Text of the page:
MOAI offers harvesting functionality following the OAI-PMH standard with the flexibility to serve different metadata prefixes. Currently, Dublin Core and DataCite are implemented as a metadata prefix.
When publishing datasets from within Yoda, the corresponding yoda-metadata.json is put in a location where the Yoda MOAI service can read and process it.
Each 5 minutes (configurable) the indicated folder is scanned and newly published JSON files are provisioned to the internal SQLite database.
The data is prepared in the database as such that it is able to provide output in JSON form, on request of a harvester. Any OAI-PMH harvester able to read the Dublin Core and DataCite format is able to harvest Yoda through the endpoint serviced by MOAI.
Python -> yoda.py
The script reads all yoda-metadata.json files that have been published and are placed in a specific folder. After processing it puts the found content into the Yoda MOAI SQLite database.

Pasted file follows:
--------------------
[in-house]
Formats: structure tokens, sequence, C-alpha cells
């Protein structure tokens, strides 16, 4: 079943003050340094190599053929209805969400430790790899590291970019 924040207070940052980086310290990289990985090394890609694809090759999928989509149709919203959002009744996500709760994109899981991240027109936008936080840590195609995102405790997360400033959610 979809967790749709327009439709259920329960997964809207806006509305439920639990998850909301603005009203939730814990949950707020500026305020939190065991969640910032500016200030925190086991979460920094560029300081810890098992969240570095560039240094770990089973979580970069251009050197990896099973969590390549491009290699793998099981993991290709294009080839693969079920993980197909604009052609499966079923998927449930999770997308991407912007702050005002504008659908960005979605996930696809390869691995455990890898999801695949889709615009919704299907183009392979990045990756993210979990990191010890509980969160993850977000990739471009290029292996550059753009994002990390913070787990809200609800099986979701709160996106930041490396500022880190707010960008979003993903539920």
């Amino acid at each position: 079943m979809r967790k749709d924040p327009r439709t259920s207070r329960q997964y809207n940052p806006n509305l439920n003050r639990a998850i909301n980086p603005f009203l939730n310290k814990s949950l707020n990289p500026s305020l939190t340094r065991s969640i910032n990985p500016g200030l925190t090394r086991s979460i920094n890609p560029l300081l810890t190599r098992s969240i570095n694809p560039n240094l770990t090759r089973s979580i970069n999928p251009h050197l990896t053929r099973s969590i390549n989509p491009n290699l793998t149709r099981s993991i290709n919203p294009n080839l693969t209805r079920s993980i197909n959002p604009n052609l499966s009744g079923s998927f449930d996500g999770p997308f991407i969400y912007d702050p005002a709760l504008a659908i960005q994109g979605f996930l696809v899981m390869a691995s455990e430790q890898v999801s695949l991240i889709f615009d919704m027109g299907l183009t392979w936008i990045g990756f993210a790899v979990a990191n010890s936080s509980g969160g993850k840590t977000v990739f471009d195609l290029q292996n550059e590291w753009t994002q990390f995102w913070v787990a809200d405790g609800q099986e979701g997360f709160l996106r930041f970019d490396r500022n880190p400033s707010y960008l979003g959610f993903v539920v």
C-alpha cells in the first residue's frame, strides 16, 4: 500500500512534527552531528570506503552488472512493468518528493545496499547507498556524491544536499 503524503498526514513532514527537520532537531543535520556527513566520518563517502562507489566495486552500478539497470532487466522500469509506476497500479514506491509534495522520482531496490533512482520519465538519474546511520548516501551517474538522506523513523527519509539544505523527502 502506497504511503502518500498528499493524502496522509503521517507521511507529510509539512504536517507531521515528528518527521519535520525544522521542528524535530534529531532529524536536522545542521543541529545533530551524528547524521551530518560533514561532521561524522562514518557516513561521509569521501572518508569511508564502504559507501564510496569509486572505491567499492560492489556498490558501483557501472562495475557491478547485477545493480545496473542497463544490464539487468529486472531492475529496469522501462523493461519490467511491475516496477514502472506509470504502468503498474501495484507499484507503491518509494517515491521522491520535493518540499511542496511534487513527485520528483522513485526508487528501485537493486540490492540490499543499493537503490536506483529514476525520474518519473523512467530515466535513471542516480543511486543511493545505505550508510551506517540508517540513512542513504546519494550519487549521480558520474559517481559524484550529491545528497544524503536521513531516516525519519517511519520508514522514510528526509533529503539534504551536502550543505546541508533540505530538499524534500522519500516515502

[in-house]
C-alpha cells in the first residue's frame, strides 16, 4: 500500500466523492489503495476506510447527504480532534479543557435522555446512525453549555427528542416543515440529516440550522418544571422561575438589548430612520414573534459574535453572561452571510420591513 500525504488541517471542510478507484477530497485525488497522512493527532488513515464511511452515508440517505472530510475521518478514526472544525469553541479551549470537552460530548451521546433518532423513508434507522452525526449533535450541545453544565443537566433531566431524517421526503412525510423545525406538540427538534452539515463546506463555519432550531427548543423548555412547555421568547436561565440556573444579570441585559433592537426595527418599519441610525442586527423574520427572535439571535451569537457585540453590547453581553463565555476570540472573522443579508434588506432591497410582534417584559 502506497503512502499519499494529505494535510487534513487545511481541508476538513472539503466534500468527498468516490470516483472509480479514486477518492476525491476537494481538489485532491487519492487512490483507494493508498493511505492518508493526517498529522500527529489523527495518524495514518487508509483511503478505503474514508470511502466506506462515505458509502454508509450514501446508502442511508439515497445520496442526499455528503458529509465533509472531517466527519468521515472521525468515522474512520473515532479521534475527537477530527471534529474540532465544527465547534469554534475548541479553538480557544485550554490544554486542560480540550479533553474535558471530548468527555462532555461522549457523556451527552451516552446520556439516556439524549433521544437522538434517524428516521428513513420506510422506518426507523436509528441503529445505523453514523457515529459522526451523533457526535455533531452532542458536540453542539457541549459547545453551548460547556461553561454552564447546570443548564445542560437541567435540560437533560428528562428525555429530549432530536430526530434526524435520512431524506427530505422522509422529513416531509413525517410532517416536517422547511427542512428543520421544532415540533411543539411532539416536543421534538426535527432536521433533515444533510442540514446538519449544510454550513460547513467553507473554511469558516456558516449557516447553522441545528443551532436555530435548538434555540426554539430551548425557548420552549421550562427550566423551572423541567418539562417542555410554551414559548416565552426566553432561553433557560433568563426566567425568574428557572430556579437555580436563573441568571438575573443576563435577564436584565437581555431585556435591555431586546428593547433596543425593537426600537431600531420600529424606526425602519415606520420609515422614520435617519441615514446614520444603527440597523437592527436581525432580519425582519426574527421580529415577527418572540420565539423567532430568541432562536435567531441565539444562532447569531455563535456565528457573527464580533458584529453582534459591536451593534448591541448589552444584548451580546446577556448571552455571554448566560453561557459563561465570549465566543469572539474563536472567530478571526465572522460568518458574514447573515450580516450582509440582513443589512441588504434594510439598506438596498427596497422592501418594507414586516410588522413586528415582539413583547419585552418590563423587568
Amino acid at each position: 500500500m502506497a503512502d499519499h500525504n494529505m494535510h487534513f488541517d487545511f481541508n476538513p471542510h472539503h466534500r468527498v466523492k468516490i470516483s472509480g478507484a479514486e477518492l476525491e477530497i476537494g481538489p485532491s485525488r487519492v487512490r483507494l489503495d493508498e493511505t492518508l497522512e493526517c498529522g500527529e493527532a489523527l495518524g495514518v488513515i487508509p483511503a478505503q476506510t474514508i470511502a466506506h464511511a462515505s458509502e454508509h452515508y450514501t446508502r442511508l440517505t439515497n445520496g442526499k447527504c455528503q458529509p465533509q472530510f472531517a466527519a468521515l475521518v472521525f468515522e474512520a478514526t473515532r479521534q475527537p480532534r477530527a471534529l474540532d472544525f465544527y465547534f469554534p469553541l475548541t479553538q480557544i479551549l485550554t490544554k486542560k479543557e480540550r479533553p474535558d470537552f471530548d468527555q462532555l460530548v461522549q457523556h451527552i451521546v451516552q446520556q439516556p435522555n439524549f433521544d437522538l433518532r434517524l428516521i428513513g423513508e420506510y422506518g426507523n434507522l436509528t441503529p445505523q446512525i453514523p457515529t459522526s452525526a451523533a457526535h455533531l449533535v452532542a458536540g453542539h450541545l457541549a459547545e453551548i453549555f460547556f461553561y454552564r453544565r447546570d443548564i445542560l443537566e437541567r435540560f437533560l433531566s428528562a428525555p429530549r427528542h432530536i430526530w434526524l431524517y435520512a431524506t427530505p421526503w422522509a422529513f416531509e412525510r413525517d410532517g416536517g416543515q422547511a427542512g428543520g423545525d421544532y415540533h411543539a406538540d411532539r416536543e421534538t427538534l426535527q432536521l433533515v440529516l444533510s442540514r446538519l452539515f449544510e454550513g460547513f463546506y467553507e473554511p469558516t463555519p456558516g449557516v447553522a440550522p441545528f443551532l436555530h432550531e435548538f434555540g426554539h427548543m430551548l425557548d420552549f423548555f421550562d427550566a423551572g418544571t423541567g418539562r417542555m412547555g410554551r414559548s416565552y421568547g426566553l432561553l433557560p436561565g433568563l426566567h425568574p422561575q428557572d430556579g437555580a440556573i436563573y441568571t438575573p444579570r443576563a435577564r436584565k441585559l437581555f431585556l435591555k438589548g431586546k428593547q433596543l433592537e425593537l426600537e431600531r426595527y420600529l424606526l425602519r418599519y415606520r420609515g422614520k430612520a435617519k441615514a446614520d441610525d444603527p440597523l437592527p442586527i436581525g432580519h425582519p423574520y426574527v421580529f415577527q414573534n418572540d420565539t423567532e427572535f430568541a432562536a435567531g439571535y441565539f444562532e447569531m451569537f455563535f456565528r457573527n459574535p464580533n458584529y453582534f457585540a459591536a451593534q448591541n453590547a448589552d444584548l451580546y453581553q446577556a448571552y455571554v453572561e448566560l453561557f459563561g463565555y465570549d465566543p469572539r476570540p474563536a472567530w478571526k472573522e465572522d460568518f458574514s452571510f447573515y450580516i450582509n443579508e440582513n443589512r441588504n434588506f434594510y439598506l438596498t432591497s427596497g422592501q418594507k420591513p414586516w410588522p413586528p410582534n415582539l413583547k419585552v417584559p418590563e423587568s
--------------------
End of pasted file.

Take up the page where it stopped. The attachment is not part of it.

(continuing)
‘Collection name’ as metadata for a dataset
A collection name defines an umbrella for different datasets to belong together.
By exposing collection names through MOAI, it is possible for a harvester to draw conclusions regarding datasets from the same data supplier about datasets that belong together.
Thus, multiple datasets can setup a collection having the same ‘purpose’.
The nature of this purpose can be defined by the researchers/datamanagers themselves.
In theory, equivalent collection names can exist over multiple Yoda instances.
Even within the same Yoda instance.
No validation is performed by Yoda software itself. So there is no formal safeguarding/protection of the content of collection name.
Harvesters should be (made) aware of that.
Initially they should combine collections endpoint/collection
select * from sets;
select * from records;
python -> datacite.py
Prepares the output data in such a way that the application data of Yoda, originally held in yoda-metadata.json files, can be outputted to an JSON response with DataCite as a metadata prefix.